The deck uses a Velocity style design but doesn’t have a huge amount of space but you should at least be able to fit a couple of Clapton coils in there if you want to. The post holes are reasonably large being 2mm in diameter and should be sufficient for most typical builds. One negative with the deck is the fact that it freely spins (there is a design reason for this) and the included screws are pretty poor, being a pain to tighten up as well as tending to strip easily. The tank holds 3.5ml of juice which is fairly reasonable.
The Mage RTA has three Cyclops style airflow slots and the airflow ring itself works well being neither too loose nor too stiff.
Ease of use
You will probably take one look at the Mage RTA “Velocity” style deck and quickly assume that it will be an easy build but you would be wrong because it certainly has a few issues that can lead to frustration! The grub screws on the version I received for review were less than ideal. They did not tighten very well with the included Allen key nor hold the wire very securely and also had a tendency to strip. While it is true that you do get spares I did find this let-down the overall quality of the product. The screws also had a habit of cutting the wire and I was using reasonably thick 26 gauge Kanthal.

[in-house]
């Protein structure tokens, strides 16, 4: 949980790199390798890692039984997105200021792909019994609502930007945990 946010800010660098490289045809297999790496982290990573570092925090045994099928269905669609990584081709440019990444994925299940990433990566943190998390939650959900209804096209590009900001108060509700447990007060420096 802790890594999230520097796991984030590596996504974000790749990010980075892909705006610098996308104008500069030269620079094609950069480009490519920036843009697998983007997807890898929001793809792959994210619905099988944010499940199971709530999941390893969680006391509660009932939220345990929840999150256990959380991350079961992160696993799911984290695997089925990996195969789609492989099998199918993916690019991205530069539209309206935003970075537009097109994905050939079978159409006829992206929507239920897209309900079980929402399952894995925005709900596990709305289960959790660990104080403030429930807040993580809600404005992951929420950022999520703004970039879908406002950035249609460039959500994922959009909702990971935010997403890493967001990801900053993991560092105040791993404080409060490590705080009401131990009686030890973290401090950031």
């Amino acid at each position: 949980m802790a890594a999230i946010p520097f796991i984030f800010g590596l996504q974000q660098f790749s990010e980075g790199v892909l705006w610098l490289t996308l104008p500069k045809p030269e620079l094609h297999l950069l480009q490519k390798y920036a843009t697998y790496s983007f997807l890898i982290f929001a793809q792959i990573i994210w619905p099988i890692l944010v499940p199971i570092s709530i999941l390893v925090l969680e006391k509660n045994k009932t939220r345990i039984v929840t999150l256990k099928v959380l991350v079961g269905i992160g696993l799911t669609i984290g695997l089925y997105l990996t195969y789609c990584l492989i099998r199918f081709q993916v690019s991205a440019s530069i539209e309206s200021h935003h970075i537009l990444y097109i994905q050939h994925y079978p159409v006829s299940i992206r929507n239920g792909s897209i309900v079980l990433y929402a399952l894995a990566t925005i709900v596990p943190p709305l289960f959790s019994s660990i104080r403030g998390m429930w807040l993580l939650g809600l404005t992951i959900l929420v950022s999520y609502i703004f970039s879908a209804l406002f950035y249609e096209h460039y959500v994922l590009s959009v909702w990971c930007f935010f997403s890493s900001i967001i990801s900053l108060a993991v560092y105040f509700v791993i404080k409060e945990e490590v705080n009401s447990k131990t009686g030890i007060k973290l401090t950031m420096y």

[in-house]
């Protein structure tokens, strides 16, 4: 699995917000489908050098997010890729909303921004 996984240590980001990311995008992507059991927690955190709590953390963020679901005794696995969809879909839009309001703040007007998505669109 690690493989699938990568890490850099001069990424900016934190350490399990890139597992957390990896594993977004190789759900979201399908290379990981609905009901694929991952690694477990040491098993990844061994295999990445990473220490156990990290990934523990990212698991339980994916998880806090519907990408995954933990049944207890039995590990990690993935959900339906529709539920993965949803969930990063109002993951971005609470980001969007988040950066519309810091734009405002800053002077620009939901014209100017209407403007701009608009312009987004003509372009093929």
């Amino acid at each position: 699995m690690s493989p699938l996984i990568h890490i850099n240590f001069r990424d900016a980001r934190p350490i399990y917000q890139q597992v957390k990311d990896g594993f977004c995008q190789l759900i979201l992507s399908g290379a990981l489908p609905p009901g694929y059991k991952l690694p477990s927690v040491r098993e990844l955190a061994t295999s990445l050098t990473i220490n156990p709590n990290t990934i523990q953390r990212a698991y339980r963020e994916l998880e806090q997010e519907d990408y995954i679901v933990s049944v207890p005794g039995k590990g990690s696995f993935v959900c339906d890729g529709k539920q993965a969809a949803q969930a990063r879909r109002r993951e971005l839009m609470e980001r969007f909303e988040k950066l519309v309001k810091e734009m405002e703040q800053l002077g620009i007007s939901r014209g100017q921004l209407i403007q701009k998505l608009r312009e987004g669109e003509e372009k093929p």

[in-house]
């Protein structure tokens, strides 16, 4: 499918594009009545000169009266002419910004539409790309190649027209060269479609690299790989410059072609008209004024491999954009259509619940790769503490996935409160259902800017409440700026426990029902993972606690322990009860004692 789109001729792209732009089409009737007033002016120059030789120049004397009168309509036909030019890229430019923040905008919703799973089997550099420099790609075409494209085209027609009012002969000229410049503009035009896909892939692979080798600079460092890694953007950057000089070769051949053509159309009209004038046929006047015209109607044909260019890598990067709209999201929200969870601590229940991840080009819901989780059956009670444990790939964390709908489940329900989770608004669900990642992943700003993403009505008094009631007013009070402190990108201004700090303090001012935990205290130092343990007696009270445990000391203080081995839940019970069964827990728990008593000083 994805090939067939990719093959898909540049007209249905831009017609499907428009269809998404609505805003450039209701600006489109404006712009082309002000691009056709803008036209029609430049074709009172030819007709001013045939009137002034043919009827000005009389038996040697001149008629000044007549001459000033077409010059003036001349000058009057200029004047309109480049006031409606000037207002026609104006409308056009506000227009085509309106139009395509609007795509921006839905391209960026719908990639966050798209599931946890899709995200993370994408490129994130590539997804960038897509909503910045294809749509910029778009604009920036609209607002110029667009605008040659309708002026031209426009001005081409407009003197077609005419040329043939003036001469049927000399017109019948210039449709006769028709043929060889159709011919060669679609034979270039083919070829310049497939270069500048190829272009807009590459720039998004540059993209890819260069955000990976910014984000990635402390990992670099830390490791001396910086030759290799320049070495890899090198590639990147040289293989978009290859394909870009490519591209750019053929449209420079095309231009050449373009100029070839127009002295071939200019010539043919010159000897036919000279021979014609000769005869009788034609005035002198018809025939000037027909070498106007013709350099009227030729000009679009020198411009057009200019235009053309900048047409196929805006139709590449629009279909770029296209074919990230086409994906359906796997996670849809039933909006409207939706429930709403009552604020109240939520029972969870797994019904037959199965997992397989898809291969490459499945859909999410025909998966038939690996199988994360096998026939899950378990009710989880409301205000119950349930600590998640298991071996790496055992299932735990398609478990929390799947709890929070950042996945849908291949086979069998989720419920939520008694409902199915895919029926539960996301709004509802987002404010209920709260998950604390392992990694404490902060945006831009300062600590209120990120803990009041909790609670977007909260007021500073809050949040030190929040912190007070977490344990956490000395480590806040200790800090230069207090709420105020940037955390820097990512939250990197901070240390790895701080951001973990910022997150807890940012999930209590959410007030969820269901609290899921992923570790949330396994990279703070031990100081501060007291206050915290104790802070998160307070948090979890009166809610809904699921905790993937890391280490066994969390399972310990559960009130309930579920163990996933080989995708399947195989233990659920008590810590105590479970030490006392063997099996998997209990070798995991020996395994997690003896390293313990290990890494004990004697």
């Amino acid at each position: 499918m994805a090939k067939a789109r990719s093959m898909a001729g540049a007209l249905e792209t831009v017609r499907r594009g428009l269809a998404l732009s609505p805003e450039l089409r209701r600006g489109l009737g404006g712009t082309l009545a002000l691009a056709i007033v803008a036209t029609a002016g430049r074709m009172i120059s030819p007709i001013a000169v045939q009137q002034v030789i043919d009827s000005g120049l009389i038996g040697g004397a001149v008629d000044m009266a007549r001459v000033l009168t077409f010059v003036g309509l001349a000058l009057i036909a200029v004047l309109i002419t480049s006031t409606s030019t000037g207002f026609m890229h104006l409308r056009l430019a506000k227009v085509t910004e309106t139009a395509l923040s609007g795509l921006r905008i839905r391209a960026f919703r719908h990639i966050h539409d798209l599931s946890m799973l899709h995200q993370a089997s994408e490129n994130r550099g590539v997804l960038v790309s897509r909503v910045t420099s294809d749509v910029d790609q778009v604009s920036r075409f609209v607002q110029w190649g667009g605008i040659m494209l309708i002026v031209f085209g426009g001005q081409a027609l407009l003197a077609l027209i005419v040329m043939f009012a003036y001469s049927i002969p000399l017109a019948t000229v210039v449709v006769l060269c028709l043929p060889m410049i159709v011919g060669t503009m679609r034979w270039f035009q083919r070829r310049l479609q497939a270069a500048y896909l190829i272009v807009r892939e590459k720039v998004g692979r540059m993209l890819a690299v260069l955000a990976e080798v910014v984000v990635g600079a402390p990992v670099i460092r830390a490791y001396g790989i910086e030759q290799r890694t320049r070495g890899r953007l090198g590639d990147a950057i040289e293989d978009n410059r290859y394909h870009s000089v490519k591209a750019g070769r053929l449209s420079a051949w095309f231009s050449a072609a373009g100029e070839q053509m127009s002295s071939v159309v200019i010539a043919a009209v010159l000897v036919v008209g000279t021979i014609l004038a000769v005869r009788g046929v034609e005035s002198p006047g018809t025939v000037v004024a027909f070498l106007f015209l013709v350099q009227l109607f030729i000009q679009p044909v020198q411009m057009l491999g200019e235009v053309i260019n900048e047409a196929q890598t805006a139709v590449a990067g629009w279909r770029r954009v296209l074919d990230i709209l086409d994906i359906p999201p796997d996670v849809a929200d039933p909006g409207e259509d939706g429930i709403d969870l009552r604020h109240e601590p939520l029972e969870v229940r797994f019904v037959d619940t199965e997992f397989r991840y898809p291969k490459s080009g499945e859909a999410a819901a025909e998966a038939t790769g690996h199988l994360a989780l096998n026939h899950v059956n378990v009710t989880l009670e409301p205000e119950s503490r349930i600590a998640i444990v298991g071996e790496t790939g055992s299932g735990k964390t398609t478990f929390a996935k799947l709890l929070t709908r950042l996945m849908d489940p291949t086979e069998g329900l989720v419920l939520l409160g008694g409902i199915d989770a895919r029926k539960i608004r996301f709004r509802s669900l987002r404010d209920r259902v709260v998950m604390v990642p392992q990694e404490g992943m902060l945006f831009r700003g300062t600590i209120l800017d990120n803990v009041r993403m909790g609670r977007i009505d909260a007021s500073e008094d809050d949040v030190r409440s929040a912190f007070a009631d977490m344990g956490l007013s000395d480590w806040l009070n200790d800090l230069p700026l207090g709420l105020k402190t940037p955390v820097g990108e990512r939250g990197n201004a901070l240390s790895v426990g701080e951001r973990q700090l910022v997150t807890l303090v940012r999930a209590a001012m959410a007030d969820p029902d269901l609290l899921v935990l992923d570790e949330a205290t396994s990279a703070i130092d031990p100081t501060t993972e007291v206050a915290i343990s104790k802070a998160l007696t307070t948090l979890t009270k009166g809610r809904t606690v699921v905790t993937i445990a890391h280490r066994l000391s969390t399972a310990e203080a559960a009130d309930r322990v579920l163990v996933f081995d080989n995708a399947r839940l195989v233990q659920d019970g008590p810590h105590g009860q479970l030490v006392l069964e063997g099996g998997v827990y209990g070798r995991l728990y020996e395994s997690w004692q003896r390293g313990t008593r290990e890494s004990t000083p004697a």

Secondly due to the design of this RTA the deck freely spins when not fitted to the rest of the tank. The reason for this is so the juice holes on the chamber always orientate correctly with your wicking when the RTA is fitted together. Sadly this makes building more of a challenge due to the deck being free to spin when you are trying to tighten up the screws.